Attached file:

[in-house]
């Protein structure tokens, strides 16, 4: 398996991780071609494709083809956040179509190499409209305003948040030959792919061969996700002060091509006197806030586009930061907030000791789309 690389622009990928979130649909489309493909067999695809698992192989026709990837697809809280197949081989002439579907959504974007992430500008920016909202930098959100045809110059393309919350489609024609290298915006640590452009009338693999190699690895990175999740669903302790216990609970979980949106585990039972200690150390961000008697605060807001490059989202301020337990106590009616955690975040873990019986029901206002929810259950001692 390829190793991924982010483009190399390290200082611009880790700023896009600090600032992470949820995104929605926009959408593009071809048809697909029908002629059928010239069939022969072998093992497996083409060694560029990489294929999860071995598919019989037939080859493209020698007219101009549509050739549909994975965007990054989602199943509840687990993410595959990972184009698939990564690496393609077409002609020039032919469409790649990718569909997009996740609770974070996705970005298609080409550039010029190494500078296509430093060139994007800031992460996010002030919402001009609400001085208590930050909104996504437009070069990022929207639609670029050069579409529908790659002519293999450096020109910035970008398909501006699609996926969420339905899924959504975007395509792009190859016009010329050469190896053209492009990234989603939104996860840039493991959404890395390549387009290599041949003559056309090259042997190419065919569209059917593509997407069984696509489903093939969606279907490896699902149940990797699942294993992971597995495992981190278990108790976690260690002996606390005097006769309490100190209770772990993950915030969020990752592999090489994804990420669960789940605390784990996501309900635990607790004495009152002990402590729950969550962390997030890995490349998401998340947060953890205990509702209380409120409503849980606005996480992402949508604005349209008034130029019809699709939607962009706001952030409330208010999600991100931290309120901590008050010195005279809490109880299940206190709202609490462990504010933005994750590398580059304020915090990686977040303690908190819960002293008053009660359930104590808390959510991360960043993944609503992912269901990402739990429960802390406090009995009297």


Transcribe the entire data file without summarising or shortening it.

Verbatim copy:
[in-house]
């Protein structure tokens, strides 16, 4: 398996991780071609494709083809956040179509190499409209305003948040030959792919061969996700002060091509006197806030586009930061907030000791789309 690389622009990928979130649909489309493909067999695809698992192989026709990837697809809280197949081989002439579907959504974007992430500008920016909202930098959100045809110059393309919350489609024609290298915006640590452009009338693999190699690895990175999740669903302790216990609970979980949106585990039972200690150390961000008697605060807001490059989202301020337990106590009616955690975040873990019986029901206002929810259950001692 390829190793991924982010483009190399390290200082611009880790700023896009600090600032992470949820995104929605926009959408593009071809048809697909029908002629059928010239069939022969072998093992497996083409060694560029990489294929999860071995598919019989037939080859493209020698007219101009549509050739549909994975965007990054989602199943509840687990993410595959990972184009698939990564690496393609077409002609020039032919469409790649990718569909997009996740609770974070996705970005298609080409550039010029190494500078296509430093060139994007800031992460996010002030919402001009609400001085208590930050909104996504437009070069990022929207639609670029050069579409529908790659002519293999450096020109910035970008398909501006699609996926969420339905899924959504975007395509792009190859016009010329050469190896053209492009990234989603939104996860840039493991959404890395390549387009290599041949003559056309090259042997190419065919569209059917593509997407069984696509489903093939969606279907490896699902149940990797699942294993992971597995495992981190278990108790976690260690002996606390005097006769309490100190209770772990993950915030969020990752592999090489994804990420669960789940605390784990996501309900635990607790004495009152002990402590729950969550962390997030890995490349998401998340947060953890205990509702209380409120409503849980606005996480992402949508604005349209008034130029019809699709939607962009706001952030409330208010999600991100931290309120901590008050010195005279809490109880299940206190709202609490462990504010933005994750590398580059304020915090990686977040303690908190819960002293008053009660359930104590808390959510991360960043993944609503992912269901990402739990429960802390406090009995009297």